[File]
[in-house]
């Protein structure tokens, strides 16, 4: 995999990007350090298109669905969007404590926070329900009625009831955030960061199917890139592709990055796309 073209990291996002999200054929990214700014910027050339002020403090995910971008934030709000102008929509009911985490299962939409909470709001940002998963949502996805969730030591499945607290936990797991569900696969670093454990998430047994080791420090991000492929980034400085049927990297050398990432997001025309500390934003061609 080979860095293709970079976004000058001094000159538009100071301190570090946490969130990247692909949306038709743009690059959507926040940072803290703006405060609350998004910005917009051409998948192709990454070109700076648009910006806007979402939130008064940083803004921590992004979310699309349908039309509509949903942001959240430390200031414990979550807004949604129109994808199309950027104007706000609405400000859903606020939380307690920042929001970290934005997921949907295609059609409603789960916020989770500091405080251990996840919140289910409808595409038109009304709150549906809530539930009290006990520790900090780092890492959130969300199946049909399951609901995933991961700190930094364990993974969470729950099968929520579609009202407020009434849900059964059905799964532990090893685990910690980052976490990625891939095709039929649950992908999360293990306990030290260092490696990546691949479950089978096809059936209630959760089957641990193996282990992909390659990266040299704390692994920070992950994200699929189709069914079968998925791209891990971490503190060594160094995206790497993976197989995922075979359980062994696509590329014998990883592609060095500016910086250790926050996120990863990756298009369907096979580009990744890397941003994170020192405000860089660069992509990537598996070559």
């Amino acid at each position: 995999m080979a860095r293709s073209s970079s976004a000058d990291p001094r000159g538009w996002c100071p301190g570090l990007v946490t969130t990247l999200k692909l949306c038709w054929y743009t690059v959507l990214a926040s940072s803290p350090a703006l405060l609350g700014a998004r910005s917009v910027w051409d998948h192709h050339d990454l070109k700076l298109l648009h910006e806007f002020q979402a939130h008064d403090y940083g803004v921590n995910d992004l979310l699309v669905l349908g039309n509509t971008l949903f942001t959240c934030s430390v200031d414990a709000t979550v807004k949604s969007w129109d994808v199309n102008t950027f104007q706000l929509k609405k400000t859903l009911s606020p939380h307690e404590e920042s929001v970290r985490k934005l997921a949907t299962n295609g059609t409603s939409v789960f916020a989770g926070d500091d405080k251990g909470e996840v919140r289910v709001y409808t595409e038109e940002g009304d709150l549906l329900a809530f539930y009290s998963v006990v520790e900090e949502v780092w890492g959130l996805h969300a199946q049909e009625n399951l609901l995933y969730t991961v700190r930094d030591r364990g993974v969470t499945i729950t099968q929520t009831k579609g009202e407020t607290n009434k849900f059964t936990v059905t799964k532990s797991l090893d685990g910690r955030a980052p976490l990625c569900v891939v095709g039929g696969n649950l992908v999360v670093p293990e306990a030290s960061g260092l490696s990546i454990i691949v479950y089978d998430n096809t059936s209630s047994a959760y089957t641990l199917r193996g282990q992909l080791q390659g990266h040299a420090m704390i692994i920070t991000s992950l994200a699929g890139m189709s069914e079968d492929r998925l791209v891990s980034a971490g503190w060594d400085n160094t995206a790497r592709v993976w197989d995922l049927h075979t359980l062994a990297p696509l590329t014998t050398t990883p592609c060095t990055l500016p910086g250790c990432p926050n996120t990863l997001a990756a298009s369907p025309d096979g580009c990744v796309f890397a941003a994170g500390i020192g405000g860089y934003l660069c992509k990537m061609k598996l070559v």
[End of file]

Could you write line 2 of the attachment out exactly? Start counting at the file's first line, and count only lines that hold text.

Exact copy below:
């Protein structure tokens, strides 16, 4: 995999990007350090298109669905969007404590926070329900009625009831955030960061199917890139592709990055796309 073209990291996002999200054929990214700014910027050339002020403090995910971008934030709000102008929509009911985490299962939409909470709001940002998963949502996805969730030591499945607290936990797991569900696969670093454990998430047994080791420090991000492929980034400085049927990297050398990432997001025309500390934003061609 080979860095293709970079976004000058001094000159538009100071301190570090946490969130990247692909949306038709743009690059959507926040940072803290703006405060609350998004910005917009051409998948192709990454070109700076648009910006806007979402939130008064940083803004921590992004979310699309349908039309509509949903942001959240430390200031414990979550807004949604129109994808199309950027104007706000609405400000859903606020939380307690920042929001970290934005997921949907295609059609409603789960916020989770500091405080251990996840919140289910409808595409038109009304709150549906809530539930009290006990520790900090780092890492959130969300199946049909399951609901995933991961700190930094364990993974969470729950099968929520579609009202407020009434849900059964059905799964532990090893685990910690980052976490990625891939095709039929649950992908999360293990306990030290260092490696990546691949479950089978096809059936209630959760089957641990193996282990992909390659990266040299704390692994920070992950994200699929189709069914079968998925791209891990971490503190060594160094995206790497993976197989995922075979359980062994696509590329014998990883592609060095500016910086250790926050996120990863990756298009369907096979580009990744890397941003994170020192405000860089660069992509990537598996070559």